• The new toaster, a gift from my sister Brenda and her husband, Keith. They knew I was without a toaster. Did they also know that the last three toasters I owned were Christmas gifts from my sweet Mom, who is no longer with us? And that that contributed to my dragging my feet about getting another? And that to receive one for Christmas as a gift was the best way to bring Mom back in to the celebration…and a toaster back in to my life?
  • Soft (and red!) pajamas, given to me on Christmas Eve by my friend, Linda. One Christmas tradition I started with my daughters was to always get new pajamas on Christmas Eve, so they were perfect on many levels. Right now, it makes me happy to see the bright red sleeves poking out of my robe as I type.
  • Other gifts: from my daughter Kate and her family, wonderful scents and smells in soap and lotions and candles that give me pleasure every single day in one way or another. From my sister Amy and her husband, Dennis, a packet of fifty-two fold-over letters and envelopes, one for every week of the year. Each one has a unique design, and a different message on the envelope flap. How did they know that I was planning to be better about correspondence this year? “Correspond” has it’s own space in my new Habit and Activity Tracker! From my sister Robin and her friend, Dick, a gift certificate that I used to purchase a recently released, hard-cover mystery novel: one of those decadent purchases that I totally enjoy, but would have never purchased otherwise. From my friends, Bob and Ed, a box of cheese (some of the best cheese I’ve ever tasted). From “Santa,” a big box of wonderful chocolates, delivered on Christmas Eve. Many other thoughtful presents that make me happy, knowing that the givers know me, and know what will make me smile.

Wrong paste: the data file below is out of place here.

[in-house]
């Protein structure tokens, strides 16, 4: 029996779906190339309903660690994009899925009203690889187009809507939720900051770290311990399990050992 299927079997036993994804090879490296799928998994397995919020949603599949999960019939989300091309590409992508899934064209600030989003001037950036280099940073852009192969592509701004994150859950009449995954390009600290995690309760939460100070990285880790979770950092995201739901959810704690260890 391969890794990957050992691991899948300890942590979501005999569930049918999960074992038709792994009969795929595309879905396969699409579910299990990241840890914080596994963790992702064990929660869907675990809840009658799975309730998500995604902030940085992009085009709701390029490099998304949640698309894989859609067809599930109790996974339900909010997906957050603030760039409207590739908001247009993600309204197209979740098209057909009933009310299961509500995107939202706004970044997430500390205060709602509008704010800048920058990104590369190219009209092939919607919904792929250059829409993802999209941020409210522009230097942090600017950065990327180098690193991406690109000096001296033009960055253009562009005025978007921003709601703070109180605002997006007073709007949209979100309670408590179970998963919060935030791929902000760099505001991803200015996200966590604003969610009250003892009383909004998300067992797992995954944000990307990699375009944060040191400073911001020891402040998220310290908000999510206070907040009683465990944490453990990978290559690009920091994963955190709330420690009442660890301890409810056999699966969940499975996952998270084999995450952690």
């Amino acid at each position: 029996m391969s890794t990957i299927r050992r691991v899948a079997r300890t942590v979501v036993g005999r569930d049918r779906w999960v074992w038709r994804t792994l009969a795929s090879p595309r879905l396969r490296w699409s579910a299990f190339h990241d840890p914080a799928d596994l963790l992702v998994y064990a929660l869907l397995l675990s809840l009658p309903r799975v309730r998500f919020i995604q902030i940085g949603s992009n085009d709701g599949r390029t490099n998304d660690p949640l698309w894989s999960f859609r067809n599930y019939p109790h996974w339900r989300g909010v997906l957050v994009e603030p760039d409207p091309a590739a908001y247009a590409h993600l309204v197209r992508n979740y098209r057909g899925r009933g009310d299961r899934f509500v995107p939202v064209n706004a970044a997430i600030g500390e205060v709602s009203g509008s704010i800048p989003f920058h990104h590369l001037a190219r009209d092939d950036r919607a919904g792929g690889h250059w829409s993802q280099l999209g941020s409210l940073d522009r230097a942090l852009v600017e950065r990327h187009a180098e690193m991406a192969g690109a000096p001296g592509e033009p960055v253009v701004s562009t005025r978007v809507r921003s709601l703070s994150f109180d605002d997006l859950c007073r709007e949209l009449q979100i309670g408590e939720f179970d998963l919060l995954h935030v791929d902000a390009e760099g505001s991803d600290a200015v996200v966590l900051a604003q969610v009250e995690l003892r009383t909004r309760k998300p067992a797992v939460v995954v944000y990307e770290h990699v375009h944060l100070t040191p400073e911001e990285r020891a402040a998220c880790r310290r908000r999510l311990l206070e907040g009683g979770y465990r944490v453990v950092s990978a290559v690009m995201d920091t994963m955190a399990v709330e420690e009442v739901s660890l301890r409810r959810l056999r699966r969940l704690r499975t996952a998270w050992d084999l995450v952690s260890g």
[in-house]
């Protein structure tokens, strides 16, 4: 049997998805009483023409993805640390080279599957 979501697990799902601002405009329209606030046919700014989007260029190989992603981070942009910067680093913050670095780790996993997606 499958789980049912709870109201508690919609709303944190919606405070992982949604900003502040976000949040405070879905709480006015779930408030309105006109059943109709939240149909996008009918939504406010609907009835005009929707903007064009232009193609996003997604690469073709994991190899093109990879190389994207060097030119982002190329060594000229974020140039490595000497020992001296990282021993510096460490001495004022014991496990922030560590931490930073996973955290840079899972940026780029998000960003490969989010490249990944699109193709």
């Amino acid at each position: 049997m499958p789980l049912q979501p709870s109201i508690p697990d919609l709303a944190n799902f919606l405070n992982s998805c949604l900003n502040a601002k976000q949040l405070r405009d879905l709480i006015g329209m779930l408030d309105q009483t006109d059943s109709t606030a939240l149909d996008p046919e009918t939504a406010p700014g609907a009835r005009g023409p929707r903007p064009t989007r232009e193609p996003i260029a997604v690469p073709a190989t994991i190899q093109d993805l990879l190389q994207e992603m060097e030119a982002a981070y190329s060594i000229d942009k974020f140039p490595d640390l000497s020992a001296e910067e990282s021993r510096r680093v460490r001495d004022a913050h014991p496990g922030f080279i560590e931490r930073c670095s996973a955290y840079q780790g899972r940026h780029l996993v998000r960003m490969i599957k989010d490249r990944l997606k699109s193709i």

• Hot coffee with cream.
  • The balance of this day off, to do some things I have to, and anything else I want to. I’m going to get going on that right now…or just as soon as I finish this cup of coffee.

[The More Things]Change…

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Three days into the new year, and in my life things haven’t changed much. I spent the last two days in – mostly – slothful decadence, resolutions be damned.